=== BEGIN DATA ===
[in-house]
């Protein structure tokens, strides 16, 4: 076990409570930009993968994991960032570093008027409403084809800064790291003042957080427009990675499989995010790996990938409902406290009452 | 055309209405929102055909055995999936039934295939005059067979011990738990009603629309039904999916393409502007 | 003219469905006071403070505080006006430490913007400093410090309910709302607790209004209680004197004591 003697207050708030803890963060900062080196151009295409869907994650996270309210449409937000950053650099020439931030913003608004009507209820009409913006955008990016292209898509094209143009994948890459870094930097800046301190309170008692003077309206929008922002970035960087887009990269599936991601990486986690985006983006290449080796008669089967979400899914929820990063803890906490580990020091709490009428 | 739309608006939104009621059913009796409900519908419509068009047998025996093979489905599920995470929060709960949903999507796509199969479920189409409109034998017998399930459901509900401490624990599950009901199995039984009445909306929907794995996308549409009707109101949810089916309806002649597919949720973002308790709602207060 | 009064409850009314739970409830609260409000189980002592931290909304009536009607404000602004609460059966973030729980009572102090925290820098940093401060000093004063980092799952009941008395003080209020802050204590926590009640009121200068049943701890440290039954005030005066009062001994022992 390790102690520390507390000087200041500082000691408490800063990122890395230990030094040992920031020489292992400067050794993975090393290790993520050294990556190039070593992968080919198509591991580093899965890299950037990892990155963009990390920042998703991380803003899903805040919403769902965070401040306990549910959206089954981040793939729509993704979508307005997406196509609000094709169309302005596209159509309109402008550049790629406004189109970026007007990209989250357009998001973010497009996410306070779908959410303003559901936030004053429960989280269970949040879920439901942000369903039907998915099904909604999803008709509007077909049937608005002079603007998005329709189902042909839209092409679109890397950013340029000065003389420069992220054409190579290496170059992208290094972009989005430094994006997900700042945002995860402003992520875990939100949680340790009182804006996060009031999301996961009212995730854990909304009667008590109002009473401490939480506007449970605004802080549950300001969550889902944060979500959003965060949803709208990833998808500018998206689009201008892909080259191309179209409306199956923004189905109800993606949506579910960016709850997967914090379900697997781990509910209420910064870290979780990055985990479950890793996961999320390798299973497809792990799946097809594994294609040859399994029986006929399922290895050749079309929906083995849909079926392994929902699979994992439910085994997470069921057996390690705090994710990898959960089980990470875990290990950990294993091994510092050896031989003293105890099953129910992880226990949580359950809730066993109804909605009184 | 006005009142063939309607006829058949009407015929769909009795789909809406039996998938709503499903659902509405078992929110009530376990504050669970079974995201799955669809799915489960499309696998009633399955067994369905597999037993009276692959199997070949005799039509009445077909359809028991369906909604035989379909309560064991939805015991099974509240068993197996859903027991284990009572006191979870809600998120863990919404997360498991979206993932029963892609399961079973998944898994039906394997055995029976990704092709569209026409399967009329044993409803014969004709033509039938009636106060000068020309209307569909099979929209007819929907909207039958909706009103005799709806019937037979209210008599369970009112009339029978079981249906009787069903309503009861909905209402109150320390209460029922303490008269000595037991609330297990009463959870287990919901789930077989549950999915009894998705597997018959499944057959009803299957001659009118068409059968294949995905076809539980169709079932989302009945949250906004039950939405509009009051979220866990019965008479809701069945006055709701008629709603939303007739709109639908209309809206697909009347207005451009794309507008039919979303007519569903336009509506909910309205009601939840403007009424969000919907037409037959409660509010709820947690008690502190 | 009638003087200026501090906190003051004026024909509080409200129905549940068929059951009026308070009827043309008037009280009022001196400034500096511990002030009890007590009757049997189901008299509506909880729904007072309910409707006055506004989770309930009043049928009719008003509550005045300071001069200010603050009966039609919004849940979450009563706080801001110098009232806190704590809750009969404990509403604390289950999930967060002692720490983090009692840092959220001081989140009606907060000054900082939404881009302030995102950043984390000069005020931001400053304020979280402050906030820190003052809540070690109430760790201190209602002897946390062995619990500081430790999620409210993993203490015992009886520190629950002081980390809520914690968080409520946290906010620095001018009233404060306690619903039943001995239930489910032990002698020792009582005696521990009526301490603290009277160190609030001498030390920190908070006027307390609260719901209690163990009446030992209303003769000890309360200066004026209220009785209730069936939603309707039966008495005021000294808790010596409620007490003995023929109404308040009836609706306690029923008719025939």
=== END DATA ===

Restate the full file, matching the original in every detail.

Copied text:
[in-house]
């Protein structure tokens, strides 16, 4: 076990409570930009993968994991960032570093008027409403084809800064790291003042957080427009990675499989995010790996990938409902406290009452 | 055309209405929102055909055995999936039934295939005059067979011990738990009603629309039904999916393409502007 | 003219469905006071403070505080006006430490913007400093410090309910709302607790209004209680004197004591 003697207050708030803890963060900062080196151009295409869907994650996270309210449409937000950053650099020439931030913003608004009507209820009409913006955008990016292209898509094209143009994948890459870094930097800046301190309170008692003077309206929008922002970035960087887009990269599936991601990486986690985006983006290449080796008669089967979400899914929820990063803890906490580990020091709490009428 | 739309608006939104009621059913009796409900519908419509068009047998025996093979489905599920995470929060709960949903999507796509199969479920189409409109034998017998399930459901509900401490624990599950009901199995039984009445909306929907794995996308549409009707109101949810089916309806002649597919949720973002308790709602207060 | 009064409850009314739970409830609260409000189980002592931290909304009536009607404000602004609460059966973030729980009572102090925290820098940093401060000093004063980092799952009941008395003080209020802050204590926590009640009121200068049943701890440290039954005030005066009062001994022992 390790102690520390507390000087200041500082000691408490800063990122890395230990030094040992920031020489292992400067050794993975090393290790993520050294990556190039070593992968080919198509591991580093899965890299950037990892990155963009990390920042998703991380803003899903805040919403769902965070401040306990549910959206089954981040793939729509993704979508307005997406196509609000094709169309302005596209159509309109402008550049790629406004189109970026007007990209989250357009998001973010497009996410306070779908959410303003559901936030004053429960989280269970949040879920439901942000369903039907998915099904909604999803008709509007077909049937608005002079603007998005329709189902042909839209092409679109890397950013340029000065003389420069992220054409190579290496170059992208290094972009989005430094994006997900700042945002995860402003992520875990939100949680340790009182804006996060009031999301996961009212995730854990909304009667008590109002009473401490939480506007449970605004802080549950300001969550889902944060979500959003965060949803709208990833998808500018998206689009201008892909080259191309179209409306199956923004189905109800993606949506579910960016709850997967914090379900697997781990509910209420910064870290979780990055985990479950890793996961999320390798299973497809792990799946097809594994294609040859399994029986006929399922290895050749079309929906083995849909079926392994929902699979994992439910085994997470069921057996390690705090994710990898959960089980990470875990290990950990294993091994510092050896031989003293105890099953129910992880226990949580359950809730066993109804909605009184 | 006005009142063939309607006829058949009407015929769909009795789909809406039996998938709503499903659902509405078992929110009530376990504050669970079974995201799955669809799915489960499309696998009633399955067994369905597999037993009276692959199997070949005799039509009445077909359809028991369906909604035989379909309560064991939805015991099974509240068993197996859903027991284990009572006191979870809600998120863990919404997360498991979206993932029963892609399961079973998944898994039906394997055995029976990704092709569209026409399967009329044993409803014969004709033509039938009636106060000068020309209307569909099979929209007819929907909207039958909706009103005799709806019937037979209210008599369970009112009339029978079981249906009787069903309503009861909905209402109150320390209460029922303490008269000595037991609330297990009463959870287990919901789930077989549950999915009894998705597997018959499944057959009803299957001659009118068409059968294949995905076809539980169709079932989302009945949250906004039950939405509009009051979220866990019965008479809701069945006055709701008629709603939303007739709109639908209309809206697909009347207005451009794309507008039919979303007519569903336009509506909910309205009601939840403007009424969000919907037409037959409660509010709820947690008690502190 | 009638003087200026501090906190003051004026024909509080409200129905549940068929059951009026308070009827043309008037009280009022001196400034500096511990002030009890007590009757049997189901008299509506909880729904007072309910409707006055506004989770309930009043049928009719008003509550005045300071001069200010603050009966039609919004849940979450009563706080801001110098009232806190704590809750009969404990509403604390289950999930967060002692720490983090009692840092959220001081989140009606907060000054900082939404881009302030995102950043984390000069005020931001400053304020979280402050906030820190003052809540070690109430760790201190209602002897946390062995619990500081430790999620409210993993203490015992009886520190629950002081980390809520914690968080409520946290906010620095001018009233404060306690619903039943001995239930489910032990002698020792009582005696521990009526301490603290009277160190609030001498030390920190908070006027307390609260719901209690163990009446030992209303003769000890309360200066004026209220009785209730069936939603309707039966008495005021000294808790010596409620007490003995023929109404308040009836609706306690029923008719025939």